Marcus Smart

Tuesday’s Sophomore Showcase more evidence how awesome this season will be

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On Tuesday night, each of the nation’s top four freshmen took to the court.

Jabari Parker went for 21 points, nine boards and six blocks in a win over East Carolina, a performance that also just so happened to include his second ridiculous, coast-to-coast move of the young season. Kentucky’s Julius Randle had 22 points, 10 boards, four assists and two blocks, getting outshined by teammate James Young’s 26 points, in a win over UT-Arlington. Andrew Wiggins, who was overshadowed by 16 points and 13 boards from Joel Embiid, finished with a modest 13 points, seven boards, three assists and two steals in a win over Iona, while Aaron Gordon’s reverse alley-oop was the highlight of Arizona’s win over Rhode Island.

Those four teams and their freshmen phenoms have received an overwhelming amount of hype and coverage early on this season, so it should come as no surprise that the chance to see all four on the same night drew quite a bit of attention.

You’d have to think that irked Marcus Smart a bit.

A Preseason First-Team All-American and the reigning Big 12 Player of the Year, the attention that Smart has gotten this season has been, frankly, non-existent. That changed on Tuesday night, as he put on an absolute show, scoring 26 of his career-high 39 points in the first half as he led Oklahoma State to a dominating, 101-80 victory over No. 11 Memphis.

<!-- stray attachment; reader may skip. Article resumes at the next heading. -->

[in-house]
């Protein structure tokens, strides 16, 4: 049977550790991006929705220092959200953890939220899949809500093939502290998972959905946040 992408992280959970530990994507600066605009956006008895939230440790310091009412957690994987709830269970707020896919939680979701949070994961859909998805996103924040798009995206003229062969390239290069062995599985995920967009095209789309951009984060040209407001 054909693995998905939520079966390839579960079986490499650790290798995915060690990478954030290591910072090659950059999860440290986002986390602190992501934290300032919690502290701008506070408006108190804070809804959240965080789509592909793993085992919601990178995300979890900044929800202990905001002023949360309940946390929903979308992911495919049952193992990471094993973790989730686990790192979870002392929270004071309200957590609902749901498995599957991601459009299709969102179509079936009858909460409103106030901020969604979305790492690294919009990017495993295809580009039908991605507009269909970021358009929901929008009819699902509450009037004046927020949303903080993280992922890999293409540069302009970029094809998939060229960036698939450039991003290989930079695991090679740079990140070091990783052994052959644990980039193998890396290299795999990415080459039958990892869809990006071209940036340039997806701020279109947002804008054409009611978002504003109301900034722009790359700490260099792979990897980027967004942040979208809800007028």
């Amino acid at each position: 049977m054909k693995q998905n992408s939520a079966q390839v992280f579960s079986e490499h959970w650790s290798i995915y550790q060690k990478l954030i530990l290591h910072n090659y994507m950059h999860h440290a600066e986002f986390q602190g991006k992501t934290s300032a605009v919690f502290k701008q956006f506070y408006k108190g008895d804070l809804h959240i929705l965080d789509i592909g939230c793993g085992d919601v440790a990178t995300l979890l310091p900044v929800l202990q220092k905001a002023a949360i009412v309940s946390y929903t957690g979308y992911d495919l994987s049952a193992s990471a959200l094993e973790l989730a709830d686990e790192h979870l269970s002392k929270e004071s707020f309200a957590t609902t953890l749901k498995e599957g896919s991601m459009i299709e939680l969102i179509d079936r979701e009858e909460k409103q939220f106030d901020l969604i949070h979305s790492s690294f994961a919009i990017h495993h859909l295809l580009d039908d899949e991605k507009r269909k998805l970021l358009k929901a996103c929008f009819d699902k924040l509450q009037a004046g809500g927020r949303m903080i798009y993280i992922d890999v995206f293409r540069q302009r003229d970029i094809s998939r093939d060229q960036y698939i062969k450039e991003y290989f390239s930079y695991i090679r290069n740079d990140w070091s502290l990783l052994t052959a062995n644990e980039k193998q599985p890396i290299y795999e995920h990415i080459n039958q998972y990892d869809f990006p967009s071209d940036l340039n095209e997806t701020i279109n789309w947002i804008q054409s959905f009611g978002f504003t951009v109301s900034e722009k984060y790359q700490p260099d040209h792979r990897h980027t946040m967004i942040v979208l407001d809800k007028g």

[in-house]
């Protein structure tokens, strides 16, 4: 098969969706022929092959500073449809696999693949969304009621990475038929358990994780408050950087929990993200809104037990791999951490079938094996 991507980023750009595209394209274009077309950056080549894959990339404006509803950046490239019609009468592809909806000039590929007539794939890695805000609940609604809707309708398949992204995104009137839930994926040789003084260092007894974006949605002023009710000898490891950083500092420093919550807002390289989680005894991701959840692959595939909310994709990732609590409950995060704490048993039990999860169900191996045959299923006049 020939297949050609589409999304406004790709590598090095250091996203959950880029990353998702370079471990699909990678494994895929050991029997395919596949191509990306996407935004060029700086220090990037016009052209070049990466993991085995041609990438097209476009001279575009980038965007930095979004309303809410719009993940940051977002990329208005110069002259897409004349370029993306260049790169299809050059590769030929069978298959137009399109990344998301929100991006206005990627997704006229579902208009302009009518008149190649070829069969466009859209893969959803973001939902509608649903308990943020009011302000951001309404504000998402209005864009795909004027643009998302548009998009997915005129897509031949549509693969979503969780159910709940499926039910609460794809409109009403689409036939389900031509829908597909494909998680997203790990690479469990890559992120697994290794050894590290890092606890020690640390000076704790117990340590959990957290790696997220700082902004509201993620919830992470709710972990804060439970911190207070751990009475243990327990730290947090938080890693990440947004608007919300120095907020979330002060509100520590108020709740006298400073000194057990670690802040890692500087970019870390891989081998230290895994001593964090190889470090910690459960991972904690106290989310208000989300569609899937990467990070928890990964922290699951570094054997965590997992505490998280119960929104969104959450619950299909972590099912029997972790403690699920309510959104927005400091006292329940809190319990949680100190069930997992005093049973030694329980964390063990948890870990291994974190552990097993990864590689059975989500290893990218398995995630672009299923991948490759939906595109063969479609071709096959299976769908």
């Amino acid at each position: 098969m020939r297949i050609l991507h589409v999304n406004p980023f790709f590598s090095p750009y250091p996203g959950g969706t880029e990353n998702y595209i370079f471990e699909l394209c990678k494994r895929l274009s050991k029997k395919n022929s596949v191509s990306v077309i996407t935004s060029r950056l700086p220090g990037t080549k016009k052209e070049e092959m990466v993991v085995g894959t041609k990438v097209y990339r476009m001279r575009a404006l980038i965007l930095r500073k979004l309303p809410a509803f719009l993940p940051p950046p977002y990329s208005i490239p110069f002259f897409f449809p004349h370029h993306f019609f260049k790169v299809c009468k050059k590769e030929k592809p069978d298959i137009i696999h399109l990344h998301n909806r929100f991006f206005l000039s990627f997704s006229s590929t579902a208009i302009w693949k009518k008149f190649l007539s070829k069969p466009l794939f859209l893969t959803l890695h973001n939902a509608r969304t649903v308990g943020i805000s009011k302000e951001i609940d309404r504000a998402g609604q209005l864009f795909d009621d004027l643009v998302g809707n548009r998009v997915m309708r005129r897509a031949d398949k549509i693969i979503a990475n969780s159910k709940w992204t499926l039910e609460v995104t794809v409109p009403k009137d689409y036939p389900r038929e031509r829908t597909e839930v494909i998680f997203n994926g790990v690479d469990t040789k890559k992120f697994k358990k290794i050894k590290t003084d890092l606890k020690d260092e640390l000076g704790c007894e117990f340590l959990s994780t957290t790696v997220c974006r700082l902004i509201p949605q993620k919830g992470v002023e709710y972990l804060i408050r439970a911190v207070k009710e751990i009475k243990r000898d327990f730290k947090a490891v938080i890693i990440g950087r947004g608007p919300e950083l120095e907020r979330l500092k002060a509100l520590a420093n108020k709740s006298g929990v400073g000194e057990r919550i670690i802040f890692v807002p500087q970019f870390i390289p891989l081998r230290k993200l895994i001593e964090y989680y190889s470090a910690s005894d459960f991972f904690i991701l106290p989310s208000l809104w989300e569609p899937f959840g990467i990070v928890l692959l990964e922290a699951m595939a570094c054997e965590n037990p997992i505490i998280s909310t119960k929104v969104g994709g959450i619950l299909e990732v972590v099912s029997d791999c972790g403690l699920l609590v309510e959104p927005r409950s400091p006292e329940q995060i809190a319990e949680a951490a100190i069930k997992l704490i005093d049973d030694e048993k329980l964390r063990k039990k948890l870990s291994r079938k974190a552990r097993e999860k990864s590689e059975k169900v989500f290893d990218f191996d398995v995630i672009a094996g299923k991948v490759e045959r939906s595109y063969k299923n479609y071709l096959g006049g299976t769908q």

source:  It truly was an unbelievable performance. Smart was a terror on the defensive end, getting credited with five steals (which seemed low) and two blocks, while showcasing the intangible aspects of his game that has scouts and writers alike salivating. But more importantly, he gotten into a kind of offensive rhythm that we’ve rarely seen from the sophomore. Twice in the first half he reeled off 12 straight Oklahoma State points, including a flurry of three straight threes that put Memphis in a double-digit hole they’re never be able to climb out of.

(MORE: Marcus Smart throws down the gauntlet)

It was, unquestionably, the most dominant performance that we had seen to date.

The problem?

He wasn’t the only sophomore point guard with a statement to make.

Jahii Carson, Arizona State’s dynamic lead guard, may have done Smart one better. At the very least, he did in the scoring column, finishing with 40 points and seven assists as the Sun Devils went into the Thomas & Mack Center and knocked off a rejuvenated UNLV team.